The absence of neutrality and objectivity in constitutional decision-making has vexed scholars and courts. In this Article, the author describes and analyzes "constitutional empiricism," a trend instituted by the Rehnquist Court, which is characterized by judicial reliance in constitutional review on empirical and scientific conventions and processes. Courts have generally relied upon traditional sources, such as text and history, to interpret consititutional powers and rights. In its search for neutrality and objectivity, however, the Court has recently turned not only to social science and other data, which are fast becoming common sources of interpretation, but also to the precepts and methods of scientific and empirical inquiry. Constitutional empiricism is a
method of constitutional interpretation which seeks to imitate scientific inquiry. Empiricism boasts, for example, the ability to distinguish, by reference to empirical observation, "real" from sham legislative predicates. It is used to empirically test legislative hypotheses, predictions, theories, and causal claims. Beyond this, empiricism is also manifested in the Court's efforts to "quantify" normative constitutional provisions as disparate as the Due
Process Clause, the Establishment Clause, and the Cruel and Unusual Punishments Clause, among others. Drawing upon ongoing debates in the philosophy of science discipline, the Author argues that constitutional empiricism does not provide long-sought neutral methods and principles for constitutional interpretation. Empiricism is based upon a host of subjective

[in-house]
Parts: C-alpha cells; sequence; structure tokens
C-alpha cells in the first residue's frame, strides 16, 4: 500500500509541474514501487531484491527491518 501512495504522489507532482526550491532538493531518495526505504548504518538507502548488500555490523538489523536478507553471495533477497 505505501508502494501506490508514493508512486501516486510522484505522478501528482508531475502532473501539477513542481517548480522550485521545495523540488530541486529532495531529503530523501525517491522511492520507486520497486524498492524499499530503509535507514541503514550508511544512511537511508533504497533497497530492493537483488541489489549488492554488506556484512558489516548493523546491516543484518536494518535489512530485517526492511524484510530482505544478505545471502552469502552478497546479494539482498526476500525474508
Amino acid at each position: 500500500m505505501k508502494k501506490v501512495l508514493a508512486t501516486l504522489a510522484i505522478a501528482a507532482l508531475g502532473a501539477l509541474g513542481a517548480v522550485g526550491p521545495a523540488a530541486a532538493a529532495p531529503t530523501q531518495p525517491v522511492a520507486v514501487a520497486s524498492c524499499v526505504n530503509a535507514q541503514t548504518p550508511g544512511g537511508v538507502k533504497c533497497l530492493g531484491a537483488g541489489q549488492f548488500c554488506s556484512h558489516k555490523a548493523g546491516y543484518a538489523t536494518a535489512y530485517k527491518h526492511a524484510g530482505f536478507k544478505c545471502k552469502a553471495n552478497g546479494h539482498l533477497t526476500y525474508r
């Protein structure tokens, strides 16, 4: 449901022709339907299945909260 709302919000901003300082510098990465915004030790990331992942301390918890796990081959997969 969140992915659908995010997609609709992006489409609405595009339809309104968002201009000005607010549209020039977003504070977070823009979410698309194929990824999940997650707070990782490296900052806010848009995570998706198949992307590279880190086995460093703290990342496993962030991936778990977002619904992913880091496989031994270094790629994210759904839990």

choices that affect not only which questions will be answered empirically, but also the collection, categorization, and ultimate interpretation of data. Thus, the precepts of empiricism do not, as would appear, function as a set of "neutral principles. " In fact, the Author argues, far from propelling constitutional interpretation into the twenty-first century, empiricism has been utilized, thus far, to draw attention away from a return to the sort of formalism and conceptualism that characterized early eras of constitutional interpretation. More generally, the Author contends that empirical methods are ill-suited to the discovery of constitutional meaning. Because it filters evidence, fails to provide standards for separating "good" empirical results from "bad" results, and demands that hypotheses be legally "correct," constitutional empiricism does not advance constitutional knowledge in the same manner that
empirical methods advance scientific knowledge. The Author argues that perhaps the most disturbing issue is that finding constitutional truths empirically threatens to further sterilize and compress constitutional discourse.

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82 North Carolina Law Review 115-221 (2003)

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